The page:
PyCon 2012 Talks¶
A bit about my experience at my first PyCon and the talks.
I’m riding the train home from the last day of the PyCon sprints following the PyCon talks so it’s time for a report-out.
PyCon 2012 Itself¶
This is a very well organized conference. The whole thing felt both smooth and relaxed, which seems like quite a feat. It was also huge with something like ~2200 attendees if I remember correctly. I was still finding Plone people at the end of the last day of talks. It was pretty easy to not find people there.
The talks were short, I was always surprised when they were over. I think this is a great approach. It draws economy out of the presenters and cuts down on the zone-out effect. They had a Guidebook app which was pretty cool. Even the meals were surprisingly good given that they were provided by the venue. Even the wireless was pretty good and I’ve seen much worse at 200-300 person conferences (cough*Plone*cough).
Now for the nitpicks…
It was harder than it should have been to find out which rooms talks were in. Firstly, the otherwise excellent Guidebook app, didn’t have the room numbers on the talk descriptions. Even the schedule on the conference web site, however, forced you to scroll around to try to find out which room corresponded to the track the talk was for.
The venue was pretty good, but the location is kinda terrible. On a good day I can tolerate the more interesting parts of the south bay, but the Santa Clara Convention Center is deep in the soulless spotlessness of the business-parkified heart of Santa Clara. This might be great if your choice form of entertainment is the likes of Great America (right across the street) but if you like any character whatsoever, you’re SOL. I’m glad the venue food was better than I’d expect, and in such a location providing lunch is a must for such a conference, but I would enjoy it a lot more if there were interesting places to socialize in.
There were a lot of good talks with great coverage of technical topics. I was pleasantly surprised to find a healthy amount of non-technical talks, including talks on docs as well. Finally, it was good for a died-in-the-wool web programmer such as myself to be reminded that Python is used for other things.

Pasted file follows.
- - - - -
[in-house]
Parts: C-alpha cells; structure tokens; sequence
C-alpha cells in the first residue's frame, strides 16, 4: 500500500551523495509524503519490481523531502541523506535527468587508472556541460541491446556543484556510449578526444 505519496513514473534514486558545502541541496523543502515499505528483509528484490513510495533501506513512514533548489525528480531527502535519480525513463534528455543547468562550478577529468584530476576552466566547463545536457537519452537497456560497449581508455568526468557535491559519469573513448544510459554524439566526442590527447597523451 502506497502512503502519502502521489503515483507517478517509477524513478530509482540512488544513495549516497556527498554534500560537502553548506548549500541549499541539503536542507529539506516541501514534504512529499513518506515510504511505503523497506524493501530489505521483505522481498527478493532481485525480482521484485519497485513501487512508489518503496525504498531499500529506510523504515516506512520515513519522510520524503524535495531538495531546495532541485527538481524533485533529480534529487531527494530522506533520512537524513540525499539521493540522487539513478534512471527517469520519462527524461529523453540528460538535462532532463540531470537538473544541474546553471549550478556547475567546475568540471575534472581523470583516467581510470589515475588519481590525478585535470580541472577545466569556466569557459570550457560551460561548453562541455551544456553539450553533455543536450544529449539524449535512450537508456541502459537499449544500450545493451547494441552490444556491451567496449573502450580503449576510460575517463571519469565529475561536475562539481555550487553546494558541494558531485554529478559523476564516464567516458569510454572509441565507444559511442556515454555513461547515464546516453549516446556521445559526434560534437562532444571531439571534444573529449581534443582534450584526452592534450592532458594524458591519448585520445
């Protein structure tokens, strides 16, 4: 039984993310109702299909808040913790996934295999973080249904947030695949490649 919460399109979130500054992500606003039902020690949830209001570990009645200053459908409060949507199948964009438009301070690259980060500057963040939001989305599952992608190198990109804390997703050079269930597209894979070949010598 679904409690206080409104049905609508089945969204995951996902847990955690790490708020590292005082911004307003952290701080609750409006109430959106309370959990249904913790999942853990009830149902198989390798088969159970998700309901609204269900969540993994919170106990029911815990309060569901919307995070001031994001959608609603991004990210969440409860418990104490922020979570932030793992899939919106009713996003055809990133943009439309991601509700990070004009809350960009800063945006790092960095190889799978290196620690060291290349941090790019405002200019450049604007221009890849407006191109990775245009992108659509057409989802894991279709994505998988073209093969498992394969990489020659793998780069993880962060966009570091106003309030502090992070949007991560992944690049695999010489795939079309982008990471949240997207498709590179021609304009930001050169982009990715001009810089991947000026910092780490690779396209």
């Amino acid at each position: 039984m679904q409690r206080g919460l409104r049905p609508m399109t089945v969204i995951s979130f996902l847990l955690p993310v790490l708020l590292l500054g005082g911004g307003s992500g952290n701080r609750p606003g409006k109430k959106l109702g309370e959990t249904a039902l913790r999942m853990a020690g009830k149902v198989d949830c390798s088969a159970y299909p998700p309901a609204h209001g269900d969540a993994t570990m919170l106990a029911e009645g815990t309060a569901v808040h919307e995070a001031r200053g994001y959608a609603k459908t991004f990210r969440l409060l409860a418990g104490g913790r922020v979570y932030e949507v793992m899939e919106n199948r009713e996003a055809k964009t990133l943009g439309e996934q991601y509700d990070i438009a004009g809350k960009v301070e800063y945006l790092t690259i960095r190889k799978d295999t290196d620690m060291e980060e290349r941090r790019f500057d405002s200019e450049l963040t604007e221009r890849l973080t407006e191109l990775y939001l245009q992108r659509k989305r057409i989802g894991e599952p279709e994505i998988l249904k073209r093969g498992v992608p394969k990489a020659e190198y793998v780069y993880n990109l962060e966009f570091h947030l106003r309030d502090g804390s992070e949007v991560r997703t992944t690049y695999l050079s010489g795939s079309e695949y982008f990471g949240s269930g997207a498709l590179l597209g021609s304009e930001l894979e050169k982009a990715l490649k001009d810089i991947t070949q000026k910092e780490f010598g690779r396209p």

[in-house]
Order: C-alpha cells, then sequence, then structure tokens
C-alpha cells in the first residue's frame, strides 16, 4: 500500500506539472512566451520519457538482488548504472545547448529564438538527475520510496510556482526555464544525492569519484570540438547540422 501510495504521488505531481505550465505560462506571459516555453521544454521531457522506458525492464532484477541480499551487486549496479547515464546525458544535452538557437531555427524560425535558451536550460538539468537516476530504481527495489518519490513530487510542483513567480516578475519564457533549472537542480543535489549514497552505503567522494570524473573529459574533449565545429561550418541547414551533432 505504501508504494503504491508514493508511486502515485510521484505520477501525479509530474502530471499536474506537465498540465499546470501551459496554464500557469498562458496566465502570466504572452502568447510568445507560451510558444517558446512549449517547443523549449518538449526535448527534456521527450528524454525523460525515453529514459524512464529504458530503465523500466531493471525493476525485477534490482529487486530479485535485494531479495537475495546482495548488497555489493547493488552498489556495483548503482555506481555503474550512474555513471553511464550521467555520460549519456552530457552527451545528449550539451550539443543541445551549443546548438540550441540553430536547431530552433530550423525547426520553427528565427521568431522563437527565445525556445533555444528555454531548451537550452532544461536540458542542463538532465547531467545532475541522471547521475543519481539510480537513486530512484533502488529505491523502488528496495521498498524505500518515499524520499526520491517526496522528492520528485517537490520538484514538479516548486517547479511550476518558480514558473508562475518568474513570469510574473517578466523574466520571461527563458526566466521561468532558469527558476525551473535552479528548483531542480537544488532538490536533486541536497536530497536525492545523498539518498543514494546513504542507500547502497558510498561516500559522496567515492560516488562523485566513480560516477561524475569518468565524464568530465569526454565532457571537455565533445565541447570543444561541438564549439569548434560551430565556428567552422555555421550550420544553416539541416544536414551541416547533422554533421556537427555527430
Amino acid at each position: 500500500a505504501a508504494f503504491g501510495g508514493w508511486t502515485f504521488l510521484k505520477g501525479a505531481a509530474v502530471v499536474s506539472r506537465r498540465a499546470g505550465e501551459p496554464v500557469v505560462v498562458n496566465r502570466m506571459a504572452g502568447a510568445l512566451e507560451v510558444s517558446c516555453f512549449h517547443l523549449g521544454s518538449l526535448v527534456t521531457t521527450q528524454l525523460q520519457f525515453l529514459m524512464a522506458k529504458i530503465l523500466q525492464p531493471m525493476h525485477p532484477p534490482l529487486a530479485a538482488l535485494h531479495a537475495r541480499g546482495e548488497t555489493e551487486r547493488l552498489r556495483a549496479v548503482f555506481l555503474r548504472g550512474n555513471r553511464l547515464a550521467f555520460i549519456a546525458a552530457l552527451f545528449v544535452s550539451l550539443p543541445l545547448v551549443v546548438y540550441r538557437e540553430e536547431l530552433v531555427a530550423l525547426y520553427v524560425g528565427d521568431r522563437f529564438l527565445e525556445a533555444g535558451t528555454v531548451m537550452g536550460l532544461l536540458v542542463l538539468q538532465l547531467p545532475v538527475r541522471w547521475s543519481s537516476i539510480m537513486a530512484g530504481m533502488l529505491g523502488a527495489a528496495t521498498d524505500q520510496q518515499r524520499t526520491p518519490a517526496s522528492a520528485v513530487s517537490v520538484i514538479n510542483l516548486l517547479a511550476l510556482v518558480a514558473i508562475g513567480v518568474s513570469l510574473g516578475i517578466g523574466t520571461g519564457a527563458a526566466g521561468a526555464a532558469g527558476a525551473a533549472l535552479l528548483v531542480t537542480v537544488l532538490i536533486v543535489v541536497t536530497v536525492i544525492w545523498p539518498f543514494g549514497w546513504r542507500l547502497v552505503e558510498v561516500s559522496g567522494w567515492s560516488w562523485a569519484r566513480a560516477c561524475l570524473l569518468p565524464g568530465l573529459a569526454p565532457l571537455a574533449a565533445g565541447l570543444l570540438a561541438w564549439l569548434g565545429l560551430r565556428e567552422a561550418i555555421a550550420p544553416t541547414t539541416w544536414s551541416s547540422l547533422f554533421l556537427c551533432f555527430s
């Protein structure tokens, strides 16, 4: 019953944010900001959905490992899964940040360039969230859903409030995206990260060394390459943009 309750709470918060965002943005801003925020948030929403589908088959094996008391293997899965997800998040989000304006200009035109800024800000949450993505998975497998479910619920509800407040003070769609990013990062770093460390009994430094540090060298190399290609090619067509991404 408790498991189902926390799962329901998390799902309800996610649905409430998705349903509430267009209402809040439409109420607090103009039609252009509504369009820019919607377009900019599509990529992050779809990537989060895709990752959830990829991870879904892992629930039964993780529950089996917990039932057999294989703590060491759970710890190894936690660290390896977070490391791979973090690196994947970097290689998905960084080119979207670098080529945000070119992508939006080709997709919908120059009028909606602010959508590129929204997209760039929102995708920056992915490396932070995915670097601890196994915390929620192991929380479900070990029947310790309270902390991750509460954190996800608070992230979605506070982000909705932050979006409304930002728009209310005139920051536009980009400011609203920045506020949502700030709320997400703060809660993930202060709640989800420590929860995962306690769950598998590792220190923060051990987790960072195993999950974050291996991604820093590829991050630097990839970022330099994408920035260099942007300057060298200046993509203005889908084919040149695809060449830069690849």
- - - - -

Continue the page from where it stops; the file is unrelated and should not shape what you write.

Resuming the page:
Here are some of the talks I most enjoyed:
Militarizing Your Backyard with Python: Computer Vision and the Squirrel Hordes
Favorite quote of the con: “I was sure this would be the solution.”
A resume-based WSGI Load Balancer
Jim, you beautiful mad-man!
Diversity in practice: How the Boston Python User Group grew to 1700 people and over 15% women
I want to be a part of something like this!
Improving Documentation with “Beginner’s Mind” (or: Fixing the Django Tutorial)
I’m looking at us, Plone docs.
Python Metaprogramming for Mad Scientists and Evil Geniuses
His re-definition of “Mad Scientist” as someone doing crazy things becuse it’s cool and they can, and “Evil Genius” as someone doing crazy things because it works have now become a part of my lexicon.
What Python can learn from Java
Gave my faith in Python a healthy shake-up.
It’s looking like microcontrollers for the hobbyist are getting simple enough for even me to take a stab.
Building a Kinect game with Python
So cool. Damn you, Microsoft! Of course, you wouldn’t be such a problem if you didn’t do something right.
Updated on 12 August 2016
Imported from Plone on Mar 15, 2021. The date for this update is the last modified date in Plone.
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